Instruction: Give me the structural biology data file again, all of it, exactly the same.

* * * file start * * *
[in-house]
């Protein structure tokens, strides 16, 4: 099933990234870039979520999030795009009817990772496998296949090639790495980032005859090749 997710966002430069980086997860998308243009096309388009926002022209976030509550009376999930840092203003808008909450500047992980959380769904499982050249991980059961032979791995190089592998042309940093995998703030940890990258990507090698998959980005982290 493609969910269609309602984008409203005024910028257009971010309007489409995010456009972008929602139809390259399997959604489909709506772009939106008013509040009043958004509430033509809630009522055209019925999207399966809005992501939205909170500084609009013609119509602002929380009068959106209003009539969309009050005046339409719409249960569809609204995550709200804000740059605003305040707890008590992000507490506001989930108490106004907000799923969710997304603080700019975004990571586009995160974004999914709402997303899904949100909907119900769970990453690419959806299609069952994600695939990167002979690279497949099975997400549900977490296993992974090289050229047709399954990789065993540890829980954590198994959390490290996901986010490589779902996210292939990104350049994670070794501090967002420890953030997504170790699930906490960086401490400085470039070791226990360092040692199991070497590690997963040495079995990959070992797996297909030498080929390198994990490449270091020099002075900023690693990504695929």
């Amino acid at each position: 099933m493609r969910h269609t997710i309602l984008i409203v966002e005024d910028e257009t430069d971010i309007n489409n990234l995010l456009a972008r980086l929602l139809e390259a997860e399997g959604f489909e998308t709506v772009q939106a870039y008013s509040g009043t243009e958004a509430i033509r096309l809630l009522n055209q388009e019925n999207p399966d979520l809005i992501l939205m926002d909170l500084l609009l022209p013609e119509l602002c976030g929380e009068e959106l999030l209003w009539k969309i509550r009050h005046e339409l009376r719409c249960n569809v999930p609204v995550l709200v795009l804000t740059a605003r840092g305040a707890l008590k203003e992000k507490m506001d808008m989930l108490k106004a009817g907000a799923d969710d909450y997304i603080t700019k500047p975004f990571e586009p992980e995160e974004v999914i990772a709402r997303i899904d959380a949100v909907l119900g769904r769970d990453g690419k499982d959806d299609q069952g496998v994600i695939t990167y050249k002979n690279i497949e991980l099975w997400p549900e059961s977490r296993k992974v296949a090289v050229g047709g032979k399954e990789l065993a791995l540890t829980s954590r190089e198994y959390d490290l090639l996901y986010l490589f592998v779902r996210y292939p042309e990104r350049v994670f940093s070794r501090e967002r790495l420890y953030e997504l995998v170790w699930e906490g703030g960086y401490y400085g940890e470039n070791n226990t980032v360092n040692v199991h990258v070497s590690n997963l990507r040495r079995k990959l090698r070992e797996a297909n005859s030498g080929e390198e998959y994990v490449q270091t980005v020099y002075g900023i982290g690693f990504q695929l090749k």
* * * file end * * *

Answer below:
[in-house]
């Protein structure tokens, strides 16, 4: 099933990234870039979520999030795009009817990772496998296949090639790495980032005859090749 997710966002430069980086997860998308243009096309388009926002022209976030509550009376999930840092203003808008909450500047992980959380769904499982050249991980059961032979791995190089592998042309940093995998703030940890990258990507090698998959980005982290 493609969910269609309602984008409203005024910028257009971010309007489409995010456009972008929602139809390259399997959604489909709506772009939106008013509040009043958004509430033509809630009522055209019925999207399966809005992501939205909170500084609009013609119509602002929380009068959106209003009539969309009050005046339409719409249960569809609204995550709200804000740059605003305040707890008590992000507490506001989930108490106004907000799923969710997304603080700019975004990571586009995160974004999914709402997303899904949100909907119900769970990453690419959806299609069952994600695939990167002979690279497949099975997400549900977490296993992974090289050229047709399954990789065993540890829980954590198994959390490290996901986010490589779902996210292939990104350049994670070794501090967002420890953030997504170790699930906490960086401490400085470039070791226990360092040692199991070497590690997963040495079995990959070992797996297909030498080929390198994990490449270091020099002075900023690693990504695929």
């Amino acid at each position: 099933m493609r969910h269609t997710i309602l984008i409203v966002e005024d910028e257009t430069d971010i309007n489409n990234l995010l456009a972008r980086l929602l139809e390259a997860e399997g959604f489909e998308t709506v772009q939106a870039y008013s509040g009043t243009e958004a509430i033509r096309l809630l009522n055209q388009e019925n999207p399966d979520l809005i992501l939205m926002d909170l500084l609009l022209p013609e119509l602002c976030g929380e009068e959106l999030l209003w009539k969309i509550r009050h005046e339409l009376r719409c249960n569809v999930p609204v995550l709200v795009l804000t740059a605003r840092g305040a707890l008590k203003e992000k507490m506001d808008m989930l108490k106004a009817g907000a799923d969710d909450y997304i603080t700019k500047p975004f990571e586009p992980e995160e974004v999914i990772a709402r997303i899904d959380a949100v909907l119900g769904r769970d990453g690419k499982d959806d299609q069952g496998v994600i695939t990167y050249k002979n690279i497949e991980l099975w997400p549900e059961s977490r296993k992974v296949a090289v050229g047709g032979k399954e990789l065993a791995l540890t829980s954590r190089e198994y959390d490290l090639l996901y986010l490589f592998v779902r996210y292939p042309e990104r350049v994670f940093s070794r501090e967002r790495l420890y953030e997504l995998v170790w699930e906490g703030g960086y401490y400085g940890e470039n070791n226990t980032v360092n040692v199991h990258v070497s590690n997963l990507r040495r079995k990959l090698r070992e797996a297909n005859s030498g080929e390198e998959y994990v490449q270091t980005v020099y002075g900023i982290g690693f990504q695929l090749k």